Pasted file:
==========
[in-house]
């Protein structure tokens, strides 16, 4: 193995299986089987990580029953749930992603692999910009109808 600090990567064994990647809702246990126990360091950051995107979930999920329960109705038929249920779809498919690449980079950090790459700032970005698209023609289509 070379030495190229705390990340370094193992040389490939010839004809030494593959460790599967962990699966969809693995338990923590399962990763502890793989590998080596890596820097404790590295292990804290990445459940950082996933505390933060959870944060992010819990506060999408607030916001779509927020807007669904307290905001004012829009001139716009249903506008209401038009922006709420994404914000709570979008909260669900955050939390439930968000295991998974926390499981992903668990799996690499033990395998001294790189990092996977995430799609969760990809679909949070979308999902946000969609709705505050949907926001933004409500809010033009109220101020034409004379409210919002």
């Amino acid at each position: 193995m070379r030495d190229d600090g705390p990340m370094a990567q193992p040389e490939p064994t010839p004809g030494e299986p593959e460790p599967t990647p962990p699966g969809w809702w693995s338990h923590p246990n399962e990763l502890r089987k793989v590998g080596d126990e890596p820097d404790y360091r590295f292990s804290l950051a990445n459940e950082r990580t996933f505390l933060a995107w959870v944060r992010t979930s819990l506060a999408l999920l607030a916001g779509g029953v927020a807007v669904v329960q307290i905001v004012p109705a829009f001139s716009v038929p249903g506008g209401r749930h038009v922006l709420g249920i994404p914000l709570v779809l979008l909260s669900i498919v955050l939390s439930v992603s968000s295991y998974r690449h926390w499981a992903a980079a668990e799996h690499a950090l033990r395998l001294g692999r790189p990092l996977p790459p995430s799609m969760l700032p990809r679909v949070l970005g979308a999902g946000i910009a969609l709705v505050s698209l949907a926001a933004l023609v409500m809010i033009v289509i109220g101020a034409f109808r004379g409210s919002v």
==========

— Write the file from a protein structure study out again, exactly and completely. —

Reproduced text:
[in-house]
């Protein structure tokens, strides 16, 4: 193995299986089987990580029953749930992603692999910009109808 600090990567064994990647809702246990126990360091950051995107979930999920329960109705038929249920779809498919690449980079950090790459700032970005698209023609289509 070379030495190229705390990340370094193992040389490939010839004809030494593959460790599967962990699966969809693995338990923590399962990763502890793989590998080596890596820097404790590295292990804290990445459940950082996933505390933060959870944060992010819990506060999408607030916001779509927020807007669904307290905001004012829009001139716009249903506008209401038009922006709420994404914000709570979008909260669900955050939390439930968000295991998974926390499981992903668990799996690499033990395998001294790189990092996977995430799609969760990809679909949070979308999902946000969609709705505050949907926001933004409500809010033009109220101020034409004379409210919002």
């Amino acid at each position: 193995m070379r030495d190229d600090g705390p990340m370094a990567q193992p040389e490939p064994t010839p004809g030494e299986p593959e460790p599967t990647p962990p699966g969809w809702w693995s338990h923590p246990n399962e990763l502890r089987k793989v590998g080596d126990e890596p820097d404790y360091r590295f292990s804290l950051a990445n459940e950082r990580t996933f505390l933060a995107w959870v944060r992010t979930s819990l506060a999408l999920l607030a916001g779509g029953v927020a807007v669904v329960q307290i905001v004012p109705a829009f001139s716009v038929p249903g506008g209401r749930h038009v922006l709420g249920i994404p914000l709570v779809l979008l909260s669900i498919v955050l939390s439930v992603s968000s295991y998974r690449h926390w499981a992903a980079a668990e799996h690499a950090l033990r395998l001294g692999r790189p990092l996977p790459p995430s799609m969760l700032p990809r679909v949070l970005g979308a999902g946000i910009a969609l709705v505050s698209l949907a926001a933004l023609v409500m809010i033009v289509i109220g101020a034409f109808r004379g409210s919002v």